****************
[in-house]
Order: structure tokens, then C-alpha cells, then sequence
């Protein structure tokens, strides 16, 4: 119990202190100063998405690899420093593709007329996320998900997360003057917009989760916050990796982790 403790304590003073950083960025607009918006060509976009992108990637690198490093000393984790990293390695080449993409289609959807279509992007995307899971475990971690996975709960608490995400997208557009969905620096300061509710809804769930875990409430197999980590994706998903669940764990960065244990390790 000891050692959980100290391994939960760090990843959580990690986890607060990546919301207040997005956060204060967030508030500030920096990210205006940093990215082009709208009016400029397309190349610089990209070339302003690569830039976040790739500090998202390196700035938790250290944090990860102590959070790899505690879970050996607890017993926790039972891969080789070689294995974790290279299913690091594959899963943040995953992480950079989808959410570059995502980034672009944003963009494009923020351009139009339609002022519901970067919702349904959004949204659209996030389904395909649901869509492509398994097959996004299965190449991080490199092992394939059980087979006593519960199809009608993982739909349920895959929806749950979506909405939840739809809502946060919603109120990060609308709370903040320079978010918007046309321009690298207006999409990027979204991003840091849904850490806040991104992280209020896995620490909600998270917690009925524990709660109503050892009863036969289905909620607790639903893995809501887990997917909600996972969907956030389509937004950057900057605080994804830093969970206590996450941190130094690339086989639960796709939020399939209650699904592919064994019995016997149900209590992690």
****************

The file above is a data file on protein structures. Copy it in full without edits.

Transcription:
[in-house]
Order: structure tokens, then C-alpha cells, then sequence
């Protein structure tokens, strides 16, 4: 119990202190100063998405690899420093593709007329996320998900997360003057917009989760916050990796982790 403790304590003073950083960025607009918006060509976009992108990637690198490093000393984790990293390695080449993409289609959807279509992007995307899971475990971690996975709960608490995400997208557009969905620096300061509710809804769930875990409430197999980590994706998903669940764990960065244990390790 000891050692959980100290391994939960760090990843959580990690986890607060990546919301207040997005956060204060967030508030500030920096990210205006940093990215082009709208009016400029397309190349610089990209070339302003690569830039976040790739500090998202390196700035938790250290944090990860102590959070790899505690879970050996607890017993926790039972891969080789070689294995974790290279299913690091594959899963943040995953992480950079989808959410570059995502980034672009944003963009494009923020351009139009339609002022519901970067919702349904959004949204659209996030389904395909649901869509492509398994097959996004299965190449991080490199092992394939059980087979006593519960199809009608993982739909349920895959929806749950979506909405939840739809809502946060919603109120990060609308709370903040320079978010918007046309321009690298207006999409990027979204991003840091849904850490806040991104992280209020896995620490909600998270917690009925524990709660109503050892009863036969289905909620607790639903893995809501887990997917909600996972969907956030389509937004950057900057605080994804830093969970206590996450941190130094690339086989639960796709939020399939209650699904592919064994019995016997149900209590992690």